Paisley Bid to become the UK City of Culture 2021
On 15 July 2017 Paisley was announced as one of the five shortlisted candidates, alongside Coventry, Stoke, Sunderland and Swansea, to become UK City of Culture in 2021.
In 2015, the town launched its bid That bid is part of a wider push to use culture and heritage to sell the town as a destination and boost the local economy; it includes a planned £56.7m transformation of Paisley Museum.
Paisley sits on an expanse of low ground around 12 metres (40ft) above sea level surrounding the White Cart Water, which runs through the town centre. There are some hills and ridges which have been absorbed as the town has expanded. The settlement is historically centred on Oakshaw, an area surrounding a hill to the north of the current High Street. Oakshaw is a conservation area, and on the high ground many of Paisley’s significant buildings can be found, such as the High Kirk, the Coats Observatory and the former John Neilson Institution, which was once a school and is now converted into residential flats.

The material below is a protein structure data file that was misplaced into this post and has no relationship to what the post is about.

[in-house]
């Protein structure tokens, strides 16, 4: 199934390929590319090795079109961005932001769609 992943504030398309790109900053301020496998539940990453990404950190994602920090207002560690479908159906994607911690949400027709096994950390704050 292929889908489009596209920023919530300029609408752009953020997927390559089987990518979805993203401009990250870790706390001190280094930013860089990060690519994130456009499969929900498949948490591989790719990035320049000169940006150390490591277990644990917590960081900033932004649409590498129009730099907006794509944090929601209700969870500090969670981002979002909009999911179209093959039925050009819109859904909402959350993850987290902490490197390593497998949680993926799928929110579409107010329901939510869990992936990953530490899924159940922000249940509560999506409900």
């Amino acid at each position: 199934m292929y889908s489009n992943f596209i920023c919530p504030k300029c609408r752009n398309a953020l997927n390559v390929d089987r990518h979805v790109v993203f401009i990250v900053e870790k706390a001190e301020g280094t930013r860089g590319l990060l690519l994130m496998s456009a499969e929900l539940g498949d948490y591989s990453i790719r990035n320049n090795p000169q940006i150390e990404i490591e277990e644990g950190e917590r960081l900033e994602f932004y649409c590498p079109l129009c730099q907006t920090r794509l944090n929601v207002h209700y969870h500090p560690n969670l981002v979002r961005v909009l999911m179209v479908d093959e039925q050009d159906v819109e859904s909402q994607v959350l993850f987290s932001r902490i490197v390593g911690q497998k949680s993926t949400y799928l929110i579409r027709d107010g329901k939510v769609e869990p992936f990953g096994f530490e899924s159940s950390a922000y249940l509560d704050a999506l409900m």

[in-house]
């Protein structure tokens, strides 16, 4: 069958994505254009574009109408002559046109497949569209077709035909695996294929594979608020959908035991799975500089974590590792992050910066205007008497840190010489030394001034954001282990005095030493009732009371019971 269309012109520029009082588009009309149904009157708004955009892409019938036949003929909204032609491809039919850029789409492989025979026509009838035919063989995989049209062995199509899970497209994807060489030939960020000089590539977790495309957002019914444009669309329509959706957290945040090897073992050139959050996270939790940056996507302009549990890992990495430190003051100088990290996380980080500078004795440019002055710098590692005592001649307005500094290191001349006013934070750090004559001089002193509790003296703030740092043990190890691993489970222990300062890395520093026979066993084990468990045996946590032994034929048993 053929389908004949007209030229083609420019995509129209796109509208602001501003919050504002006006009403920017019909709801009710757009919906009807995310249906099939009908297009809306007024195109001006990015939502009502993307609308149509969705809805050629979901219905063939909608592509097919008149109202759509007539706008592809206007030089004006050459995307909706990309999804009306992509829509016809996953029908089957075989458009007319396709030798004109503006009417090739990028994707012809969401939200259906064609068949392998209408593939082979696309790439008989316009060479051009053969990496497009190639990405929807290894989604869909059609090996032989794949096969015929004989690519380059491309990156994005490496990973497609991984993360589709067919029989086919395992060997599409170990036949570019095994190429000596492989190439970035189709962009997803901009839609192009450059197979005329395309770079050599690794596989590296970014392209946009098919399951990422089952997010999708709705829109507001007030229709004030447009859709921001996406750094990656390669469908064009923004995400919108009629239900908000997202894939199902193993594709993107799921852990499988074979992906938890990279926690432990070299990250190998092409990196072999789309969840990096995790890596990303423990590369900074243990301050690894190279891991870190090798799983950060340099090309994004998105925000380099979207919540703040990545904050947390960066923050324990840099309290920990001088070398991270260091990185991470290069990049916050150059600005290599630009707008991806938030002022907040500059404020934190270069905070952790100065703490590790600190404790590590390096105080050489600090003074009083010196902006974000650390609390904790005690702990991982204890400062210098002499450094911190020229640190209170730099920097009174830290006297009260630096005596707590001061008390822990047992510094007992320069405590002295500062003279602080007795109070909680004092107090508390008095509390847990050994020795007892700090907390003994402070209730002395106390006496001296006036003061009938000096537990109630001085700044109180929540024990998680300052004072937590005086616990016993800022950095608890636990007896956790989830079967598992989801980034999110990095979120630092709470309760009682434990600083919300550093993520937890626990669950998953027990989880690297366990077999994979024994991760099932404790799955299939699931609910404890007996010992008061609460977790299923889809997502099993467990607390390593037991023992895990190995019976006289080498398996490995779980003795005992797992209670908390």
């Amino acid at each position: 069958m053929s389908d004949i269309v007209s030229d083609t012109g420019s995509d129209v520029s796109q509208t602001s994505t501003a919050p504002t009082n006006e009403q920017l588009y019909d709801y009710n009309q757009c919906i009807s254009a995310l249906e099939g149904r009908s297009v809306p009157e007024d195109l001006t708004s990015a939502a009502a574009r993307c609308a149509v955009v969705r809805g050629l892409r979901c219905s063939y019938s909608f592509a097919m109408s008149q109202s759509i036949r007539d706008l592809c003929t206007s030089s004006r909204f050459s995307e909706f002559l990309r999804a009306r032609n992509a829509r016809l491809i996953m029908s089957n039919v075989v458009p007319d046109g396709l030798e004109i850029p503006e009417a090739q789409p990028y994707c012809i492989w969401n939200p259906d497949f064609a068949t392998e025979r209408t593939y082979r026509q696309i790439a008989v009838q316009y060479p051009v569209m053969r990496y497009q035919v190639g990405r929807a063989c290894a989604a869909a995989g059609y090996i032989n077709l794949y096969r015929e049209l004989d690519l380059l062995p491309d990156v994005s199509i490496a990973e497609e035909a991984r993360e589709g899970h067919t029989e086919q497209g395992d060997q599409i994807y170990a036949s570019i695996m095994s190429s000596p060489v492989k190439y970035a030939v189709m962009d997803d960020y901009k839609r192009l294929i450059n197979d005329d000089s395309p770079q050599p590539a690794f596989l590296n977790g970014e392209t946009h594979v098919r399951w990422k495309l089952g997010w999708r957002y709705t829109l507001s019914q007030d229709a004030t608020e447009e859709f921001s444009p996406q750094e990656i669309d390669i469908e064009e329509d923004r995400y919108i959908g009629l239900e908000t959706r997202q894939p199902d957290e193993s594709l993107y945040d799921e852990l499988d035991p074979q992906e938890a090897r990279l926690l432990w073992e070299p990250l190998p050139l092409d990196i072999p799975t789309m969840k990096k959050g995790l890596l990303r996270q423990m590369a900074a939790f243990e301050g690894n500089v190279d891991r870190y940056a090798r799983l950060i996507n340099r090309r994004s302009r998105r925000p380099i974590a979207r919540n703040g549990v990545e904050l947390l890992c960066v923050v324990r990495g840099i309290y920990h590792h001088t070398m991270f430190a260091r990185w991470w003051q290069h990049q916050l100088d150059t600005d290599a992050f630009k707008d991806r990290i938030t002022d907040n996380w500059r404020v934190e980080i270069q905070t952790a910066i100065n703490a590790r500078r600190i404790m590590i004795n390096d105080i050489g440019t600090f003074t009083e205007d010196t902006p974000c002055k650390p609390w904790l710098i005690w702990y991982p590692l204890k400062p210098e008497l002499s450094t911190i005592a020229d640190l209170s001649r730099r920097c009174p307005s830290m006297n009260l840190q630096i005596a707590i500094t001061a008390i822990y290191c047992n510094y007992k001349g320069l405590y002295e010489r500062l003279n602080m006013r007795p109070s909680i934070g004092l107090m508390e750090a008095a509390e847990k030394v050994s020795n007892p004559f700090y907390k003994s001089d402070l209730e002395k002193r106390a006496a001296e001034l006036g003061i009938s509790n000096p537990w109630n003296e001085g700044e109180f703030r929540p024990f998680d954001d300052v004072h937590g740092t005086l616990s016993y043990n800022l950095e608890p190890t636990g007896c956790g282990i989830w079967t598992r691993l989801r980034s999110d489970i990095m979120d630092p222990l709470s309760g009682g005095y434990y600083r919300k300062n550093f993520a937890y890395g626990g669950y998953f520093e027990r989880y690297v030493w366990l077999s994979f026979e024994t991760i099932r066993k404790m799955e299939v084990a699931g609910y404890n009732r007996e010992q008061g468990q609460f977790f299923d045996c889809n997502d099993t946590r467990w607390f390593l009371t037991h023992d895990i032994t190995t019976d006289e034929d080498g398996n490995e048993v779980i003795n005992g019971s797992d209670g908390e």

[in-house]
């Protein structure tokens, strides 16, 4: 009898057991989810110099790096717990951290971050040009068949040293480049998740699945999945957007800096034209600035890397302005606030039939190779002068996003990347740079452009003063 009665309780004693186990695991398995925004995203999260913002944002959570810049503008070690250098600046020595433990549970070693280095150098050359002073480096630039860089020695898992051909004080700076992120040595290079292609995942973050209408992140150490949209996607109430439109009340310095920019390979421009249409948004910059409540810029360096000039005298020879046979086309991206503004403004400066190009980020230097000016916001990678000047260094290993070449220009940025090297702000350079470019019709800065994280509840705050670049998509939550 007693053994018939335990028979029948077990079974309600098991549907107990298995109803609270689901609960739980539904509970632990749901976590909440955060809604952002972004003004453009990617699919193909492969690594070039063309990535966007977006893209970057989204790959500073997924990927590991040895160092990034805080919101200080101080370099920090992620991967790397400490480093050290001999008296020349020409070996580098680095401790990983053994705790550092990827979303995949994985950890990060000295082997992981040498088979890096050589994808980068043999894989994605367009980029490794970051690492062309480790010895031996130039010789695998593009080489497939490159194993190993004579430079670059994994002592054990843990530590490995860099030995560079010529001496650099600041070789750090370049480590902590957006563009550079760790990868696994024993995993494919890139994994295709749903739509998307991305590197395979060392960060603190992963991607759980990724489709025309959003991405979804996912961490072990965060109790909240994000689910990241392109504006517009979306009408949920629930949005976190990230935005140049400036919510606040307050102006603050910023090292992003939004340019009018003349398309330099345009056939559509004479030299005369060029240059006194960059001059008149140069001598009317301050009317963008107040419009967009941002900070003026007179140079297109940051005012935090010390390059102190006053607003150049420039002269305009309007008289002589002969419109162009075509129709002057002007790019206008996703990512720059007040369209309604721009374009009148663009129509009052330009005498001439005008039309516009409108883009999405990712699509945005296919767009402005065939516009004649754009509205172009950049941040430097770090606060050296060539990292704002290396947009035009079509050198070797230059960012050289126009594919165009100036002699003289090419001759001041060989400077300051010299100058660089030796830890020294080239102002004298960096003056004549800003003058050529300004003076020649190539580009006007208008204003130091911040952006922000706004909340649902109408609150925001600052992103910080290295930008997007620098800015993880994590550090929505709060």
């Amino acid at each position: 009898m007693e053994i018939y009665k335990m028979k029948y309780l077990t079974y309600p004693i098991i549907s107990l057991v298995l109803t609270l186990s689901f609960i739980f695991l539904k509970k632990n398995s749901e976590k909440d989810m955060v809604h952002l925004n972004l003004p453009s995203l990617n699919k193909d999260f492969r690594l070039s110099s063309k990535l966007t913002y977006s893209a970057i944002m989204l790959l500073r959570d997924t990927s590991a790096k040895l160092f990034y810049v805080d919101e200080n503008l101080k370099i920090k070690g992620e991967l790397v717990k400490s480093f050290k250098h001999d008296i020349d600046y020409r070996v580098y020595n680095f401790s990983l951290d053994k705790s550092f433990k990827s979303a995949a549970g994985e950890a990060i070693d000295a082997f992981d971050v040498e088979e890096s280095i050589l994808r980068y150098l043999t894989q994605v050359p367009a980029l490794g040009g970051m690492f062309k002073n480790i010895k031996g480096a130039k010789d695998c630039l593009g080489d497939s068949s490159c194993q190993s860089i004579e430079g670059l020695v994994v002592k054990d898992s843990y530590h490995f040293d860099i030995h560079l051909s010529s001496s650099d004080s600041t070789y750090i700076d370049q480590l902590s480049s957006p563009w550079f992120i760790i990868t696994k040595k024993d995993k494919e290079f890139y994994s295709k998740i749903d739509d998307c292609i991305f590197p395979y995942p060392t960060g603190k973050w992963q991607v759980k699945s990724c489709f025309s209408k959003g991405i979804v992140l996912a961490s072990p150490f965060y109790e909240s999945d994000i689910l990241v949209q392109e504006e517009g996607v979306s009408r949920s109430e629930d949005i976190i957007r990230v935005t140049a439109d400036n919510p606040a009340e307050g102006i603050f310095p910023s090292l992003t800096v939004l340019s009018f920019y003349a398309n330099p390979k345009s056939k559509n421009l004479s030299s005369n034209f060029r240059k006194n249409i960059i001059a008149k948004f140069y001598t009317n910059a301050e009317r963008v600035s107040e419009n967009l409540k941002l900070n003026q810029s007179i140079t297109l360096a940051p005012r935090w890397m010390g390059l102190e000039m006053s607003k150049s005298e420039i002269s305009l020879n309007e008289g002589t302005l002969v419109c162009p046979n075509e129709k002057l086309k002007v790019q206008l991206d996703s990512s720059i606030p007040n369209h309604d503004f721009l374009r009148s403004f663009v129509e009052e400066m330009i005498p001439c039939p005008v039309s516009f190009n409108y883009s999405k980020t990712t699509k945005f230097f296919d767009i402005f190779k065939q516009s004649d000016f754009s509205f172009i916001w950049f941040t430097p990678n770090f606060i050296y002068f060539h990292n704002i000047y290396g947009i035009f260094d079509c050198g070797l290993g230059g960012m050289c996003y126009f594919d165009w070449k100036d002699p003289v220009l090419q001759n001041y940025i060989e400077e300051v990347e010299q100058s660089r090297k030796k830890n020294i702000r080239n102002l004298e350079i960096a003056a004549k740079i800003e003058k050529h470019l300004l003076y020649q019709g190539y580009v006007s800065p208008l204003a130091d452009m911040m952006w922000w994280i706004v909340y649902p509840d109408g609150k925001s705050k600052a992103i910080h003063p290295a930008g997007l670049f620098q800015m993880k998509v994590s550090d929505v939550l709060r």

Paisley, as with other areas in Renfrewshire, was at one time famous for its weaving and textile industries. The Paisley pattern has long symbolic associations with the town.
Paisley is the main site for the modern University of the West of Scotland, which was created from a merger between the University of Paisley and Bell College in Hamilton, South Lanarkshire. The University of Paisley was granted university status in 1992, having existed previously as a central institution known as Paisley College of Technology. The further education college West College Scotland has a campus in the town; this institution was previously known as Reid Kerr College.
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